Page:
On at least two occasions - one only a year past - my life was at serious risk because I was not thinking clearly.  Both times, I was lucky (and once, the car even survived!).  As a gambler I don't like counting on luck, and I'd much rather be rational enough to avoid serious mistakes.  So when I checked the top-ranked posts here and saw Robin's Rational Me or We? arguing against rationality as a martial art I was dumbfounded.  To me, individual rationality is a matter of life and death[1].

In poker, much attention is given to the sexy art of reading your opponent, but the true veteran knows that far more important is the art of reading and controlling yourself.  It is very rare that a situation comes up where a "tell" matters, and each of my opponents is only in an occasional hand.  I and my irrationalities, however, are in every decision in every hand.  This is why self-knowledge and self-discipline are first-order concerns in poker, while opponent reading is second or perhaps even third.

And this is why Robin's post is so wrong[2].  Our minds and their irrationalities are part of every second of our lives, every moment we experience, and every decision that we make.  And contra to Robin's security metaphor, few of our decisions can be outsourced.  My two bad decisions regarding motor vehicles, for example, could not have easily been outsourced to a group rationality mechanism[3].  Only a tiny percentage of the choices I make every day can be punted to experts.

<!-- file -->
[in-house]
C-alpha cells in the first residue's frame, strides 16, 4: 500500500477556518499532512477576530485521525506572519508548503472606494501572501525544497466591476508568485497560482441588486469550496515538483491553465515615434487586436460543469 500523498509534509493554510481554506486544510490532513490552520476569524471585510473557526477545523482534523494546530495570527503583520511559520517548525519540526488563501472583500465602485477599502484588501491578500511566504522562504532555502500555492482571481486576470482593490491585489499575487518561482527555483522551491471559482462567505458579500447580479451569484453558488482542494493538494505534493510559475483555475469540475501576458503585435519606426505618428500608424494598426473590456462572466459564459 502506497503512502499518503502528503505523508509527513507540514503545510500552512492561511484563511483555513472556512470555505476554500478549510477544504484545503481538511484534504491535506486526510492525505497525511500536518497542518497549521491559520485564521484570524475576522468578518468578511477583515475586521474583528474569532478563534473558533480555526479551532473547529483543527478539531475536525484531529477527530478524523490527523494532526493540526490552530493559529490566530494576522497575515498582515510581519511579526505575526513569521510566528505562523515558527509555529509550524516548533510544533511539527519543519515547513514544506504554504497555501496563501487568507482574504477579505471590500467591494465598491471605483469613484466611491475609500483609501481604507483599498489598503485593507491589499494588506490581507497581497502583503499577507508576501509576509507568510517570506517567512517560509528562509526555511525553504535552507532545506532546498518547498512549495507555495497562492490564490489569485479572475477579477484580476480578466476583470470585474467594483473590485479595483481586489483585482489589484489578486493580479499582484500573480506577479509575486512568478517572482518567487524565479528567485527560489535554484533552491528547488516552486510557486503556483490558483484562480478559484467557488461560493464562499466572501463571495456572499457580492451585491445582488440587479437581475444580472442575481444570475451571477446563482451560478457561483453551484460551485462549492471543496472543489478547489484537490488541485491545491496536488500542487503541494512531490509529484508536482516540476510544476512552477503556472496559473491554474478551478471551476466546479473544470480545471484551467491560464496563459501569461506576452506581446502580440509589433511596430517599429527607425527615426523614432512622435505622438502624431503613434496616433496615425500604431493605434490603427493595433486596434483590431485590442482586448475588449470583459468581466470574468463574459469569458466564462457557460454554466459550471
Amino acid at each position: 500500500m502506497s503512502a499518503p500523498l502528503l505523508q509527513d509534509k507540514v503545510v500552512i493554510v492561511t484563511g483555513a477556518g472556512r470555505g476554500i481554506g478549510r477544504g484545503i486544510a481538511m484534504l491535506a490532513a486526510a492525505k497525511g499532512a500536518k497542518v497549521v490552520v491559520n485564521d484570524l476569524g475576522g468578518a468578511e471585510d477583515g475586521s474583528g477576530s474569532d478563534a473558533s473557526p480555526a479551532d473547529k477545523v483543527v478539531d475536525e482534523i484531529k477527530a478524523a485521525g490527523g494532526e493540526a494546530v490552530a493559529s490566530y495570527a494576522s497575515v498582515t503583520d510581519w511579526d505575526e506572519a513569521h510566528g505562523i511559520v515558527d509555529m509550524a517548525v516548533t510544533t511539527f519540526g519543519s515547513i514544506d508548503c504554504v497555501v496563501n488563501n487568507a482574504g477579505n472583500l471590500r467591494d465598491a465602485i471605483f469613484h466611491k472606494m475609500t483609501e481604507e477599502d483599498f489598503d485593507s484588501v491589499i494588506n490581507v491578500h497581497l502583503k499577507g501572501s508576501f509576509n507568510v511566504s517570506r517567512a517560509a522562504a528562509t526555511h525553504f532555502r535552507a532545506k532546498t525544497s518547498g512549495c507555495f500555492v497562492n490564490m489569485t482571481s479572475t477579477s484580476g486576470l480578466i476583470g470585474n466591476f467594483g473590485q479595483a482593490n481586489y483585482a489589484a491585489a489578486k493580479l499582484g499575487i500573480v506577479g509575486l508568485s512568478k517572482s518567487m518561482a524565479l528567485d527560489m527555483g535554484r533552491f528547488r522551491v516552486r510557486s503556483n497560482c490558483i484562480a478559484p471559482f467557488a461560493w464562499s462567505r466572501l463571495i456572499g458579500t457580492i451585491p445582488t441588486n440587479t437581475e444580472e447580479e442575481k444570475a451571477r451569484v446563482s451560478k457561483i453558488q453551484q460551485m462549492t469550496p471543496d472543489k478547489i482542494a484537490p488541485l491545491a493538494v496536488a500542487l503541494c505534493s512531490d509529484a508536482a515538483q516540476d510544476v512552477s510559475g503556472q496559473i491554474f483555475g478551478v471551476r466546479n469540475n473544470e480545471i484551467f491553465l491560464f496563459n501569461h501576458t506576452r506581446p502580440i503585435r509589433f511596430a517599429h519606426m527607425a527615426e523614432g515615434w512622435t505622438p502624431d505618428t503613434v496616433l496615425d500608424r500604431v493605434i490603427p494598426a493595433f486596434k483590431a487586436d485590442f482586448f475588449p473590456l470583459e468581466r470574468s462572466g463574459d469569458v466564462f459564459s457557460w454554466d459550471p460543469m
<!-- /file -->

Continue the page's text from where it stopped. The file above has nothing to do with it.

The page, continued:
We have long since left the Hobbesian world where physical security depends on individual skills, but when it comes to rationality, we are all "isolated survivalist Einsteins".  We are in a world where our individual mental skills are constantly put to the test.  And even when we can rely on experts, it is our individual choices (influenced by the quality of our minds) that determine our success in life.  (How long would a professor's reputation last if he never did any original work?)

So while I respect and admire Robin's interest in improving institutions, I believe that his characterization of the relative merits of individual and collective mechanisms is horridly wrong.  To have more and better rational collective institutions is a speculative, long-term goal with limited scope (albeit in some very important areas).  Learning the martial art of rationality is something that all of us can do now to improve the quality of our decisions and thus positively influence every part of our lives.  By making us more effective as individuals (hell, just keeping us from stupidly getting ourselves killed), it will help us work on all of our goals - like getting society to accept ambitious new social institutions.